In 2003, the UK military purchased three (some sources state four) Defenders to help with the deteriorating conditions in Iraq following the 2003 coalition invasion. These aircraft carried the designation of Defender 4S AL Mk 1 and sported underwing dispensers to protect against surface-to-air guided munitions. This model was furthered defined by the implementation of an electro-optical turret under the extreme end of the nose.

The Defender 4000 is the current military version of the Defender series and first flight of this system was achieved in August of 1994. The Defender 4000 features a larger wing component similar to that of the Trislander and operates with increased weight tolerances. Her engines are more powerful than previous versions and she sports an enlarged nose section for the fitting of search radar. Top speed is a reported 225 miles per hour.


Our Data Modules allow for quick visual reference when comparing a single entry against contemporary designs. Areas covered include general ratings, speed assessments, and relative ranges based on distances between major cities.

Image of collection of graph types

Relative Maximum Speed Rating
Hi: 300mph
Lo: 150mph
    This entry's maximum listed speed (225mph).

    Graph average of 225 miles-per-hour.
City-to-City Ranges
Graph showcases the Britten-Norman BN2T-4S Defender 4000's operational range (on internal fuel) when compared to distances between major cities.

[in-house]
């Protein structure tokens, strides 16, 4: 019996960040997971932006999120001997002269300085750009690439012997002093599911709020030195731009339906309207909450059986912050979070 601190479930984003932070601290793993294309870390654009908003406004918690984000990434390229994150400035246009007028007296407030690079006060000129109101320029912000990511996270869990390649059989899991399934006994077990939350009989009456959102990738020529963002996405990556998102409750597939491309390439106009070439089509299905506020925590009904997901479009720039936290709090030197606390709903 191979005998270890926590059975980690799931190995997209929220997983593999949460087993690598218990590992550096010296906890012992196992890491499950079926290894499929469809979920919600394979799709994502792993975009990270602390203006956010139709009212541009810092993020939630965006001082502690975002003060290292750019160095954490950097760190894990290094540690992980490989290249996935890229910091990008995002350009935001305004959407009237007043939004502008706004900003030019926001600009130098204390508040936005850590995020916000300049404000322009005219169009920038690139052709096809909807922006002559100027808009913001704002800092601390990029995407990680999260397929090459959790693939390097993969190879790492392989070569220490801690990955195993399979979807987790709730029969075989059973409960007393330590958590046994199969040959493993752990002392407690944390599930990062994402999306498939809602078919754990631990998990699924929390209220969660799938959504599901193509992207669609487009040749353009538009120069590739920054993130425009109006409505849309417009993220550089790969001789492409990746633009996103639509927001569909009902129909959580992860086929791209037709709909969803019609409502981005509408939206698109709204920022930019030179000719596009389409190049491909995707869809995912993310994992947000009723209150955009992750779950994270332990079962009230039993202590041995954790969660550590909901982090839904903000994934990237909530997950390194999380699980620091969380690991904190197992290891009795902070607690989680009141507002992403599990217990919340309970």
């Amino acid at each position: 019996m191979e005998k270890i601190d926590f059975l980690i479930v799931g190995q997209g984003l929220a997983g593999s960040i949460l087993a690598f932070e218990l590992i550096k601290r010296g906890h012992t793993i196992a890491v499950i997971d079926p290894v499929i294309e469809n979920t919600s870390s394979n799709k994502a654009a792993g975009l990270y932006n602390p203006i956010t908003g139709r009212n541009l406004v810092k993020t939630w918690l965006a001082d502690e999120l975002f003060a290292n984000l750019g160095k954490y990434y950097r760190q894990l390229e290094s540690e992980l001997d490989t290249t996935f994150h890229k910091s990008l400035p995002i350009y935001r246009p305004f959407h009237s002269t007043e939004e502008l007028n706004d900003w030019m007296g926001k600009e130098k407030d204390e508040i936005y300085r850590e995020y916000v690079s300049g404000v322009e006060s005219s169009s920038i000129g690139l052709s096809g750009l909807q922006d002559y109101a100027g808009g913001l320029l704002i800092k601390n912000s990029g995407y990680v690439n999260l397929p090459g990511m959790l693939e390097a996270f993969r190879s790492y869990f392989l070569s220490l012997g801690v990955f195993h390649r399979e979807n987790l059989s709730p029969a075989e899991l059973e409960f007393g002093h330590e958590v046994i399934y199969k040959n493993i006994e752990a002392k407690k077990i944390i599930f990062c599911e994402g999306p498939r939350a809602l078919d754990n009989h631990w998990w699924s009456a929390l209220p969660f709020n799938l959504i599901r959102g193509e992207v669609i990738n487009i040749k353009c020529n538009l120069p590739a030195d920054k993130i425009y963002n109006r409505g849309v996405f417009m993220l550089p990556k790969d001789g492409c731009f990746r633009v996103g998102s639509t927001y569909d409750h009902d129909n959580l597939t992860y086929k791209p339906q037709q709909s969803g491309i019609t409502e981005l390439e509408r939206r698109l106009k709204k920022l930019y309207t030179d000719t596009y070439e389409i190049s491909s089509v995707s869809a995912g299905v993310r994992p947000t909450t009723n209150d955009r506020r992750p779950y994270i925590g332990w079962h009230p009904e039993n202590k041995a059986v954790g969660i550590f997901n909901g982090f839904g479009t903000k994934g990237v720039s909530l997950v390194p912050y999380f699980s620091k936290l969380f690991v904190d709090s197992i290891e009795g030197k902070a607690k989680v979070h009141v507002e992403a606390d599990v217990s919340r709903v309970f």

Aviation Era
Pie graph section
Pie graph section
Pie graph section
Pie graph section
Pie graph section
Useful in showcasing the era cross-over of particular aircraft/aerospace designs.
Unit Production Comparison
Comm. Market HI*: 44,000 units
Military Market HI**: 36,183 units

  * Commercial Market High belongs to Cessna 172.

  ** Military Market High belongs to Ilyushin Il-2.

Supported Roles
Ground Attack
Aerial Tanker
A2A=Air-to-Air; UAV=Unmanned; CAS=Close Support; ASW=Anti-Submarine; AEW=Airborne Early Warning; MEDEVAC=Medical Evac; EW=Electronic Warfare; SAR=Search-Rescue
Commitments / Honors
Military lapel ribbon for Operation Allied Force
Military lapel ribbon for the Arab-Israeli War
Military lapel ribbon for the Battle of Britain
Military lapel ribbon for the Battle of Midway
Military lapel ribbon for the Berlin Airlift
Military lapel ribbon for the Chaco War
Military lapel ribbon for the Cold War
Military lapel ribbon for the Cuban Missile Crisis
Military lapel ribbon for pioneering aircraft
Military lapel ribbon for the Falklands War
Military lapel ribbon for the French-Indochina War
Military lapel ribbon for the Golden Age of Flight
Military lapel ribbon for the 1991 Gulf War
Military lapel ribbon for the Indo-Pak Wars
Military lapel ribbon for the Iran-Iraq War
Military lapel ribbon for the Korean War
Military lapel ribbon for the 1982 Lebanon War
Military lapel ribbon for the Malayan Emergency
Military lapel ribbon representing modern aircraft
Military lapel ribbon for the attack on Pearl Harbor
Military lapel ribbon for the Six Day War
Military lapel ribbon for the Soviet-Afghan War
Military lapel ribbon for the Spanish Civil War
Military lapel ribbon for the Suez Crisis
Military lapel ribbon for the Vietnam War
Military lapel ribbon for Warsaw Pact of the Cold War-era
Military lapel ribbon for the WASP (WW2)
Military lapel ribbon for the World War 1
Military lapel ribbon for the World War 2
Military lapel ribbon for the Yom Kippur War
Military lapel ribbon for experimental x-plane aircraft
* Ribbons not necessarily indicative of actual historical campaign ribbons. Ribbons are clickable to their respective campaigns/operations.